May is a great month for fishing in the low country, because May is a bridge month transitioning Spring to the Summer fishing season.
With our local water temperatures getting above 70 degrees most of our summer transitional species have arrived or will be arriving daily along with the abundance of bait in our coastal waters.
After a long winter and spring fishing season the variety that May offers is a fresh change of pace.
While trout fishing with popping corks along grass lines we have started to get a good mixed bag of fish such as: ladyfish, Spanish mackerel , bluefish, and jacks .
High incoming water seems to be the most productive and bringing in some cleaner less turbid water, which helps while fishing for more visual predators such as trout and Spanish mackerel.
On the lower end of the tide we have mostly been targeting redfish around structure with live and dead bait.
The schools that were huge in winter and early spring months are really busting up into small groups and the fish are moving around a good bit and are much more aggressive.
To keep the lines busy and the kids happy we have been doing pretty well inshore with lite tackle.
Shark fishing with tons of boneheads and sharpnose, and some larger blacktips and sandbar sharks on the edge of some deeper holes using fresh cut bait.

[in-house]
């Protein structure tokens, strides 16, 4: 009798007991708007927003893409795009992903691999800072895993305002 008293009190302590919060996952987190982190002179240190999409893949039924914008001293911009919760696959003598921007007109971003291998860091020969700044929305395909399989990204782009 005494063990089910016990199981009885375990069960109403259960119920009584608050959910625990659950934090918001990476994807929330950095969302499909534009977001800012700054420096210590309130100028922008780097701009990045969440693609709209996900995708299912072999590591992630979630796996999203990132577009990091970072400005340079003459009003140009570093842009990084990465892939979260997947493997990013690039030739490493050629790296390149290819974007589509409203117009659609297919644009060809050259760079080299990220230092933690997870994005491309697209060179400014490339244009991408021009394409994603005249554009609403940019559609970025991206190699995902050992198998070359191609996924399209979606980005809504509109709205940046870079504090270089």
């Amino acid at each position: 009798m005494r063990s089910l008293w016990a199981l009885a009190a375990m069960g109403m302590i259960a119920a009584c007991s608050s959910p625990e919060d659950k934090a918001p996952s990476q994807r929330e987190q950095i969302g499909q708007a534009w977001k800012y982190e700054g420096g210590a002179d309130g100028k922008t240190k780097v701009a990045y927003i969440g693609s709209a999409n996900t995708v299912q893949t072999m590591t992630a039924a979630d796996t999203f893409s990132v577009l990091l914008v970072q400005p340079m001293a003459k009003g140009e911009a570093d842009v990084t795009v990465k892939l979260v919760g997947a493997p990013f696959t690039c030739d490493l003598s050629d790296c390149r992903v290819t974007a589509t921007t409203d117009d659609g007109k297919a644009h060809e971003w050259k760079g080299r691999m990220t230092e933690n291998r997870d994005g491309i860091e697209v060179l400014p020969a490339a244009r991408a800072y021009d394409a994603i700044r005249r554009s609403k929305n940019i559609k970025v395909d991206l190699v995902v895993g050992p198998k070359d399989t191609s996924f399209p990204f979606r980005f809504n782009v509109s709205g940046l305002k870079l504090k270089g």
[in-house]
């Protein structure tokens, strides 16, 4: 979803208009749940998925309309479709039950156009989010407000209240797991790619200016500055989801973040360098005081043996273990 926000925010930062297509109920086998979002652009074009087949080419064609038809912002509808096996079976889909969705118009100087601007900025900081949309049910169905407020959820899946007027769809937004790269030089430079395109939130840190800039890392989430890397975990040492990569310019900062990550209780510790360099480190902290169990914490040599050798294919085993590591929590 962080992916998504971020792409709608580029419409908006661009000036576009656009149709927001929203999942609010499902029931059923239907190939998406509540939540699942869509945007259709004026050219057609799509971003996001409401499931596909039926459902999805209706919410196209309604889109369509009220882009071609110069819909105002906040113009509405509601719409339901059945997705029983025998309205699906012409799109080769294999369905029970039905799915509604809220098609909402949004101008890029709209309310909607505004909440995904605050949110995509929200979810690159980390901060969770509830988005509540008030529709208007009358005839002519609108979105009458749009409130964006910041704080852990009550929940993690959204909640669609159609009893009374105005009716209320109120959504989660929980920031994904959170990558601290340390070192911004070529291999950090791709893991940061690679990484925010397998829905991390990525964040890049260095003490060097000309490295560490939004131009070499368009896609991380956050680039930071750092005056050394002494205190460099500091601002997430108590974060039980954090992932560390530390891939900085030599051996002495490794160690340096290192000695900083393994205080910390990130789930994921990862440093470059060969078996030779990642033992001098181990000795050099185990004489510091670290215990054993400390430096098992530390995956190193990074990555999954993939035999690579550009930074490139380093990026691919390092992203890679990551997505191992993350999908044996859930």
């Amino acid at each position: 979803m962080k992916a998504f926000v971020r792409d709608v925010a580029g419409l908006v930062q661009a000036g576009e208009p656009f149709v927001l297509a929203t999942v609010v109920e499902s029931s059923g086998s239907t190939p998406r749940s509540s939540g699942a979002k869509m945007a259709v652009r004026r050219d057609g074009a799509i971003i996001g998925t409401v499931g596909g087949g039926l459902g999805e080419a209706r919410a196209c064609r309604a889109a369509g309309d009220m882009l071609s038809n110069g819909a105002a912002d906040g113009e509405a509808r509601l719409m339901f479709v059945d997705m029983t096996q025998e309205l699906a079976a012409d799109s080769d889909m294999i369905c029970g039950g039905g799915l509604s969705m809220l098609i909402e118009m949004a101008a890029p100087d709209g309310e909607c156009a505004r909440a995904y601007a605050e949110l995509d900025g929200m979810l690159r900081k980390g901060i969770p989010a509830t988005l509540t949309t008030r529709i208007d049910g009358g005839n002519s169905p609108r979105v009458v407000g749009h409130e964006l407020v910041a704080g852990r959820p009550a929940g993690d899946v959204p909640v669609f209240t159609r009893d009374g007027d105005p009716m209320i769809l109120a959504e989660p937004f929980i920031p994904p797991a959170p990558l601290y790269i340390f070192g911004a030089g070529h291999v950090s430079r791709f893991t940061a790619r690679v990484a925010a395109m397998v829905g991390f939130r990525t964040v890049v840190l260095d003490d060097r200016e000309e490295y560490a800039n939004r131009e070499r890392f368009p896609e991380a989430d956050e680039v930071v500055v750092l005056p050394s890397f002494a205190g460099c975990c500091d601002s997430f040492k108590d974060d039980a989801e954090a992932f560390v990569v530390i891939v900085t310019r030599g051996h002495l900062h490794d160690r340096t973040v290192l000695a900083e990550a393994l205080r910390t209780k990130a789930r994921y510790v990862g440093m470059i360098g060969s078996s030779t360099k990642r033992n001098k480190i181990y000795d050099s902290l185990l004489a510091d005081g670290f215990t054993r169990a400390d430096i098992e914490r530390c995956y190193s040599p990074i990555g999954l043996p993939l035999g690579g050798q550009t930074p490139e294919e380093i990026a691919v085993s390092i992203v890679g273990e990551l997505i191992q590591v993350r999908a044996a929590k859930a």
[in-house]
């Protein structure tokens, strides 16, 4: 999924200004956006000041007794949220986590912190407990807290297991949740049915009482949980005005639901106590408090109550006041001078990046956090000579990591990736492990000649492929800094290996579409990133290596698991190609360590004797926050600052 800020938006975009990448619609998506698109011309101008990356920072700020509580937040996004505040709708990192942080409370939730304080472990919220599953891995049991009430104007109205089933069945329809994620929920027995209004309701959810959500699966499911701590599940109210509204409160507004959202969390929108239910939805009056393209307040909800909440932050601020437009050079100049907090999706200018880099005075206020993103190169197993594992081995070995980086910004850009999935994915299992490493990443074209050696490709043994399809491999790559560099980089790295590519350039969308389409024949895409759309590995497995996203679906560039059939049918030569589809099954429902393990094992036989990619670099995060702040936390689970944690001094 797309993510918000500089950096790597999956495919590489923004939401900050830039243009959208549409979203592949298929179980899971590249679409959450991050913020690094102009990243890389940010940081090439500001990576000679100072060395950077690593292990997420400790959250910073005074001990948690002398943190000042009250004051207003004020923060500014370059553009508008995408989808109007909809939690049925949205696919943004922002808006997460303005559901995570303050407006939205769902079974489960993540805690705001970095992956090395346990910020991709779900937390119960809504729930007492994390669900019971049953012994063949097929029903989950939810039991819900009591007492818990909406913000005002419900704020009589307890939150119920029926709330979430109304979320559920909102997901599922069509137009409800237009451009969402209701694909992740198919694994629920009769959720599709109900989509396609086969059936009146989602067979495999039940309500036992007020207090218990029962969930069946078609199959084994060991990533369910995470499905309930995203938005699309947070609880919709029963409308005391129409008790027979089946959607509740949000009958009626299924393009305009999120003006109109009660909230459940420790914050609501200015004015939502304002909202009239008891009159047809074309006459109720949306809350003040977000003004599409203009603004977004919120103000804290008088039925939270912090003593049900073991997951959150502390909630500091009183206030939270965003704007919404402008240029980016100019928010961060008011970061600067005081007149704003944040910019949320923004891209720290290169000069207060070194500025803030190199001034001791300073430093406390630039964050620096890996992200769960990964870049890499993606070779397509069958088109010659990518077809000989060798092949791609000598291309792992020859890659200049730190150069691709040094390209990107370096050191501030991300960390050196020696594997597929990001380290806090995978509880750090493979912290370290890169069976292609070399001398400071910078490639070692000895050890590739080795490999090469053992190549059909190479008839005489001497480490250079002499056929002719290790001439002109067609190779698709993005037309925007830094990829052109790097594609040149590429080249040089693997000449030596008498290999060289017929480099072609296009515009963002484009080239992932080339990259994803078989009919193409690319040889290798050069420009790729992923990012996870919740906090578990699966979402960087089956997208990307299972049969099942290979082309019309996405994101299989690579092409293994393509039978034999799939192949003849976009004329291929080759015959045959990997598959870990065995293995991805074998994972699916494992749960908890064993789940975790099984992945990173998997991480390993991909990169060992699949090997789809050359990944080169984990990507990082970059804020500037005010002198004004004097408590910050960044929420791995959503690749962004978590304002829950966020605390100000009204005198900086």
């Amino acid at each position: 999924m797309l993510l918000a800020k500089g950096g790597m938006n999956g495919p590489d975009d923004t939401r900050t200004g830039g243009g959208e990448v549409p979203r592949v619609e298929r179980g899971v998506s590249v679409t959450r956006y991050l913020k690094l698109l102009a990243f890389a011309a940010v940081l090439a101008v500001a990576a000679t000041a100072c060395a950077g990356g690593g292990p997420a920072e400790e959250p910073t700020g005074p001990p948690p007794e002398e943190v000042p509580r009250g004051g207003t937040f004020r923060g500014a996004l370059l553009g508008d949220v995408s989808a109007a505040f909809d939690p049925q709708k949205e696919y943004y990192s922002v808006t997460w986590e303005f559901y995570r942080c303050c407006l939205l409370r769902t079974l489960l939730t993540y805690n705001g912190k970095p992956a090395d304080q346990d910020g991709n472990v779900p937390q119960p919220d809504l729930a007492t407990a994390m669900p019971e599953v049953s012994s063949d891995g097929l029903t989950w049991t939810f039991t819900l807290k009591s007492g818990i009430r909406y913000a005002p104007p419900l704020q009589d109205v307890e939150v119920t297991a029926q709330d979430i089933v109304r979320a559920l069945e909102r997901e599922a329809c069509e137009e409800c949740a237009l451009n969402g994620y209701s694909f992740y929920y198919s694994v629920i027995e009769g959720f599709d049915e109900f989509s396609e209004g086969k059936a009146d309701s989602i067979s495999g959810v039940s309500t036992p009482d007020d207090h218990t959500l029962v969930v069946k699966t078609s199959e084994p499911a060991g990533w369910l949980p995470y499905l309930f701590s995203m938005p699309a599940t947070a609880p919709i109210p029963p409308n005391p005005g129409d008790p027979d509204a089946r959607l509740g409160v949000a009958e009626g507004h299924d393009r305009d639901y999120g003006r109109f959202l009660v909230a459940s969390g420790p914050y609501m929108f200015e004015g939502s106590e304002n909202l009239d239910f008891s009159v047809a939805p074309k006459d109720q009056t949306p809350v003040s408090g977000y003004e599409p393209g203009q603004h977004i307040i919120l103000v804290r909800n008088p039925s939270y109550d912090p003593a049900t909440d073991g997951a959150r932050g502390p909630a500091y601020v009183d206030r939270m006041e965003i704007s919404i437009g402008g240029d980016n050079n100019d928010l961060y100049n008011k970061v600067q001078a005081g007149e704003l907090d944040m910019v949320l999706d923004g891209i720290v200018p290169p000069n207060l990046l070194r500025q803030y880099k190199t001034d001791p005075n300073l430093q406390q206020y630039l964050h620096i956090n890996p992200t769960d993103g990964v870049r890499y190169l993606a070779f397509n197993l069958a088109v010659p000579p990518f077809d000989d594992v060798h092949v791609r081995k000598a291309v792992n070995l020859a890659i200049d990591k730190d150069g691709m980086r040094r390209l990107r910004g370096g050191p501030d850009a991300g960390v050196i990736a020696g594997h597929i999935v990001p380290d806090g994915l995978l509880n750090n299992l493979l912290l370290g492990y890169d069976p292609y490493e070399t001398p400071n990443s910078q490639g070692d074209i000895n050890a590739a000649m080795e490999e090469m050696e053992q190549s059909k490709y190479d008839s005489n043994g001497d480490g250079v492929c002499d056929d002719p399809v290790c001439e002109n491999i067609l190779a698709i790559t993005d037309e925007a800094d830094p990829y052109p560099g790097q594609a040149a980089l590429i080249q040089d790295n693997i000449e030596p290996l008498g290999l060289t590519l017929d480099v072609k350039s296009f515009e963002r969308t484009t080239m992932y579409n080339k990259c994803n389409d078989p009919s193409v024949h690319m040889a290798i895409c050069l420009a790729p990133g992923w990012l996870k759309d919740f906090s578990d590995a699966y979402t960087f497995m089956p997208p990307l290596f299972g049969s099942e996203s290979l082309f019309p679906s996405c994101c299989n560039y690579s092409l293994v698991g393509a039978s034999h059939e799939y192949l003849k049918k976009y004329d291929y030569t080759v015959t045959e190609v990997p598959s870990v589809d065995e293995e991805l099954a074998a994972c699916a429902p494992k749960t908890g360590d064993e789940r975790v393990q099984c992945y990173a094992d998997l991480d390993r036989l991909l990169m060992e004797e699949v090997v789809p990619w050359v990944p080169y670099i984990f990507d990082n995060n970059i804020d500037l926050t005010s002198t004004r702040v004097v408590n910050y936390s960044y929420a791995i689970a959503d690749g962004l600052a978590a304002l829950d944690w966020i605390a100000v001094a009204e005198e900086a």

Probably my favorite thing about the arrival of May is going to one of the nearshore reefs on calmer days.
Warm clean water at the reef in May is one of the best times to target 2 of my favorite nearshore species with cobia and spadefish, because of their strong fight and great table fare.
The cobia have been hanging in all of the water columns from the surface to the bottom and feeding on: crabs, pogies and shrimp.
I always like to have a pitch bait ready on the boat, because cobia are really curious fish and love to come check out the boat and different fish that you are reeling in, with my favorite pitch bait being a buck tail jig, which you can also tip with a shrimp or menhaden .
My other favorite is spadefish and they are starting to show up around nearshore reef and hovering above structure and parading in large groups on the surface.
Most of the time we are free lining small pieces of bait ( shrimp and jellyballs) into the school with small hooks and maybe a split shot or 2 to help offset the current.
The Cobia and spadefish will remain here throughout the summer, but we always seem to do better in May and early June mostly due to the fishing pressure.
Hopefully with some of us having some more time on our hands due to the Corona virus, that everyone has got a chance to spend more time with their family and on the water, also should have given us some more chances to take care of boat and tackle maintenance to allow for more future time on the water.
Tight lines, remember to take a kid fishing to keep the sport alive for the next
Give us a call at 843-693-2460 or look us up on the web at www.affinitycharters.com
One of our captains can help get you out for an enjoyable day on the water.
Tight lines and remember take a kid fishing.
Captain John Ward / Affinity Charters
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